A lawsuit by a tenant is pending against you, who defends themselves by saying the termination of their lease was unlawful. In your counterclaim, should you seek payment of outstanding rent or the surrender of unjust enrichment? Even a layperson may come up with the correct answer: “let’s wait and see” or, in legal parlance, ask to suspend the proceedings. However, the courts are apparently able to throw a spanner in the works even in a straightforward situation such as this one.
Tenants of rental apartments who have been given notice of termination have essentially only one option for defending themselves against unfair eviction: suing for nullification of the termination. However, if such a tenant continues to occupy the apartment after having been served notice (and after the notice period having lapsed), declaring their willingness to challenge the cancellation of the lease in court and – as is not entirely uncommon – suspending their payments of rent in the meantime, the landlord is faced with a delicious dilemma. Should you demand that the tenant pay rent for the relevant period, in the belief that you may in fact not have been entitled to terminate their lease? If you do so, you undermine your very own line of argument in the lawsuit brought by the tenant for nullification. Or should you sue the tenant for surrender of the unjust enrichment they attained by continuing to use the apartment, because you believe you were in your right to terminate them? In that case, you take a gamble on winning the other proceeding.
If the landlord actually becomes compelled to sue for performance by the tenant, this is a real problem. The landlord does not know what exactly to sue for: performance of the lease agreement? Unjust enrichment? The wrong choice means to risk dismissal of the claim.
In such a situation, the landlord ought to file their claim in court and at the same time ask for a suspension of proceedings until the dispute over the potential nullity of the cancellation of the lease has been resolved. This is a straightforward and logical solution: once a decision has been handed down on the tenant’s declaratory action, the legal situation is clear. At the same time, such declaration actions preclude the possibility that the issue of whether the termination of the lease was valid and lawful might be decided in another proceeding. In other words, another court which may require the answer to this question cannot give the answer itself in a preliminary ruling but must wait until the decision in the erstwhile procedure has been handed down.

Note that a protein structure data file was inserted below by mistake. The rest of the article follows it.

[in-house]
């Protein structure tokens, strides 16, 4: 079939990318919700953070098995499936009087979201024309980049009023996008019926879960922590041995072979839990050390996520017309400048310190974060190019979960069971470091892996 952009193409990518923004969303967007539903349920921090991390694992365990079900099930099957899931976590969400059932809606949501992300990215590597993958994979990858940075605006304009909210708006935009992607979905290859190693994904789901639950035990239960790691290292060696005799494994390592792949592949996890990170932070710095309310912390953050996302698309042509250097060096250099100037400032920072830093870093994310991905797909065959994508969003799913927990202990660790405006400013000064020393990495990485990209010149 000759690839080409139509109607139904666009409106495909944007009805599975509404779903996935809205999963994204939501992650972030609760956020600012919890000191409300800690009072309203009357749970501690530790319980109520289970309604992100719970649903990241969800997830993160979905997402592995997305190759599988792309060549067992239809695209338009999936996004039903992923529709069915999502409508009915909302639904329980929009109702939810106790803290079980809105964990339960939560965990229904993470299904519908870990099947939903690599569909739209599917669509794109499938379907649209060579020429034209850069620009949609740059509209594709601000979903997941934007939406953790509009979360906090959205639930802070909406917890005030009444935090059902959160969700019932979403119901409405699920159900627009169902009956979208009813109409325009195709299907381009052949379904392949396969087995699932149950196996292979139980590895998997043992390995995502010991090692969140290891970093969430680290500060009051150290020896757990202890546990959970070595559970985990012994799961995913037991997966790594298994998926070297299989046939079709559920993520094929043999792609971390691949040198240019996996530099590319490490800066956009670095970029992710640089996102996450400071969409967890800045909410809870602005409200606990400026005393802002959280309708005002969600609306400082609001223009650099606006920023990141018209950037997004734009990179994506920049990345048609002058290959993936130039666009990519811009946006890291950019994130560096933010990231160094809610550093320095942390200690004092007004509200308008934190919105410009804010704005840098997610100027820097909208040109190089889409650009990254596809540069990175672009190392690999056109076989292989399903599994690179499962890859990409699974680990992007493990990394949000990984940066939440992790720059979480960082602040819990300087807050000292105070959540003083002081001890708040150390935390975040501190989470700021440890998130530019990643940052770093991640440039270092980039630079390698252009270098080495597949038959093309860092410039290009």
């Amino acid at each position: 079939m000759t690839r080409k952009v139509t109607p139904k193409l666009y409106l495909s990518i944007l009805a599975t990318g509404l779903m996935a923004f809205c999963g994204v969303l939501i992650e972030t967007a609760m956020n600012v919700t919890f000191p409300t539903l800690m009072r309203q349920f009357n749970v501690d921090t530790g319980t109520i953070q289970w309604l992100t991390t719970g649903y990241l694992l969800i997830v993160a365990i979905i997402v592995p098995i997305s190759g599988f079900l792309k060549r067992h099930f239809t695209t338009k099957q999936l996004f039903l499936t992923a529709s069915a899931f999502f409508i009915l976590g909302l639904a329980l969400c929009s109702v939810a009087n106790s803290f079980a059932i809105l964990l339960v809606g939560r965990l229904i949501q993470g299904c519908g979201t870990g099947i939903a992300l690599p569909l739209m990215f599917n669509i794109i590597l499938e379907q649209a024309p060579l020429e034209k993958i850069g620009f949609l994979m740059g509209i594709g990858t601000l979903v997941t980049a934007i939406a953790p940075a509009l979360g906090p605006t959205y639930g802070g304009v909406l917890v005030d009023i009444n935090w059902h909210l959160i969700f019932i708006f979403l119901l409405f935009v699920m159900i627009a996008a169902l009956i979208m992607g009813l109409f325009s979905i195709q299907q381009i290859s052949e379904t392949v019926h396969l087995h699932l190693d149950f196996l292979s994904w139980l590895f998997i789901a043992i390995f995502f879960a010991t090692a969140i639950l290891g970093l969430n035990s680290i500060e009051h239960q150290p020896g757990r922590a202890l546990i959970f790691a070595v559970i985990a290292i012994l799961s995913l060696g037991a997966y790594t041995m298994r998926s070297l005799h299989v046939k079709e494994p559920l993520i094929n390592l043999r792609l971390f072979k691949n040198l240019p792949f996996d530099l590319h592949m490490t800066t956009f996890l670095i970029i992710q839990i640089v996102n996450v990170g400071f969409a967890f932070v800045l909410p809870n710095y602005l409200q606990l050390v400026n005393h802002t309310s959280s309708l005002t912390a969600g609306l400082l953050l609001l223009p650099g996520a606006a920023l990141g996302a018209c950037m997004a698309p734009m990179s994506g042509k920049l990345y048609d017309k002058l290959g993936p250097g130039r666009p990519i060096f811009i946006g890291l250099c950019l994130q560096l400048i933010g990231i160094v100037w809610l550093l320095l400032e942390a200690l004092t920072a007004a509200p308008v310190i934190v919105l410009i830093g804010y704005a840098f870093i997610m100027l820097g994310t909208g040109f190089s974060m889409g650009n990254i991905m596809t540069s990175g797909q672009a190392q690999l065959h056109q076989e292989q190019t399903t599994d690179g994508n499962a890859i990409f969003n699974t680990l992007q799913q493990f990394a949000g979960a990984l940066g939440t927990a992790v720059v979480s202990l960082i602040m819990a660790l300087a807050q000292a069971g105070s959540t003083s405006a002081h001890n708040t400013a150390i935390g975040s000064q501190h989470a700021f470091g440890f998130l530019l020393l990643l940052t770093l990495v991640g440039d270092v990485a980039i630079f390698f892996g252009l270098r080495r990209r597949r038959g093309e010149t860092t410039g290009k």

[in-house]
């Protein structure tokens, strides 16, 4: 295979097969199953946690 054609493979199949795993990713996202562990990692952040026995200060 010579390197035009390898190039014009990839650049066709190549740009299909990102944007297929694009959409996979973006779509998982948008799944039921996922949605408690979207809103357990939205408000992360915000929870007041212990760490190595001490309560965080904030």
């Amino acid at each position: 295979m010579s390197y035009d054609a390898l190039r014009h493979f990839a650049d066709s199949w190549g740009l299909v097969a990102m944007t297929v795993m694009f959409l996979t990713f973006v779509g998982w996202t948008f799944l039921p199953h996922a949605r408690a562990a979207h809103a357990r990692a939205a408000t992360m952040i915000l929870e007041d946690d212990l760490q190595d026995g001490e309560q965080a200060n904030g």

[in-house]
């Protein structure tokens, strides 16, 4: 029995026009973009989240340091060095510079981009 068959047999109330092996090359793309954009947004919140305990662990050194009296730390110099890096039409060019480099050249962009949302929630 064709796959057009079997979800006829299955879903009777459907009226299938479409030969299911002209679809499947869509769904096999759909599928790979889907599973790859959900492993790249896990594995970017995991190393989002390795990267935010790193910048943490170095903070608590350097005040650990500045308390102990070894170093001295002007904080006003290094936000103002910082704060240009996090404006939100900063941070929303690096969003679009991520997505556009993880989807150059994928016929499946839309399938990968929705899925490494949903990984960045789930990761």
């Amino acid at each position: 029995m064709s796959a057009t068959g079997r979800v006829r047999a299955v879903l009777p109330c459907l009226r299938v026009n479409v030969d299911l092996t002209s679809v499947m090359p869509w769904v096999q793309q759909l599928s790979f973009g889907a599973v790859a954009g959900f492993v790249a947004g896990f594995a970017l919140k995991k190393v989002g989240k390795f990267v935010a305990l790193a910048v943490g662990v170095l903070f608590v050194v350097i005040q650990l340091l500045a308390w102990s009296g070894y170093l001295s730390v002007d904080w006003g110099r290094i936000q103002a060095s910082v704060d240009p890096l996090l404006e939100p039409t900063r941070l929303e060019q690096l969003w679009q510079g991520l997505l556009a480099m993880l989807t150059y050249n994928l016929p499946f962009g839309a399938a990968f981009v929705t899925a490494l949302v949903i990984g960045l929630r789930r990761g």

Consequently, when we were faced with precisely this kind of situation, we took the proper course of action and sought suspension of the procedure on our claim for payment. Imagine our surprise when the appellate court amended the decision of the the first-instance court (whereby the procedure had been suspended, as expected) and decreed that the procedure would not be suspended. The appellate court’s convoluted argument ran as follows: as long as a plaintiff does not know whether they should sue for performance or for surrender of unjust enrichment, it is impossible to say whether or not the outcome of the procedure on nullification of the termination of the lease is of relevance for the proceedings, and the statutory grounds for suspending the proceedings are therefore absent. This is truly a circular argument: the plaintiff needs to know the outcome of proceedings in order to know what to sue for – but unless and until they know what to sue for, it is not possible to say whether they ‘truly’ need the outcome of that other proceeding. This is clearly a rhetorical trick and a logical fallacy, of the kind which does not behoove a court of appeals.
Given all this, it was self-evident that we would prevail before the highest court in the land. The Supreme Court did state that when a court is faced with the situation in which we found ourselves, it must suspend proceedings, and has no leeway whatsoever to do otherwise. To cite the relevant decision: “In the case at hand, insofar as the legal assessment of the brought claim for payment for the use of the apartment owned by the claimant (either in the form of outstanding rent or in the form of compensation for the unjust enrichment attained by the tenant by their unauthorized use of the apartment) is dependent upon the answer to the question whether the cancellation of the apartment lease was legitimate (…), the statutory conditions for the obligatory suspension of proceedings pursuant to Sec. 109 (1) (b) of the Code of Civil Procedure are clearly met. The conclusions drawn by the appellate court as to the absence of the statutory grounds for a suspension of proceedings are therefore indefensible.”
In this manner, the Supreme Court had to become involved in resolving an otherwise banal legal question, and confirm a simple rule which everyone had already been aware of.
Supreme Court resolution 28 Cdo 2879/2020 of 21 October 2020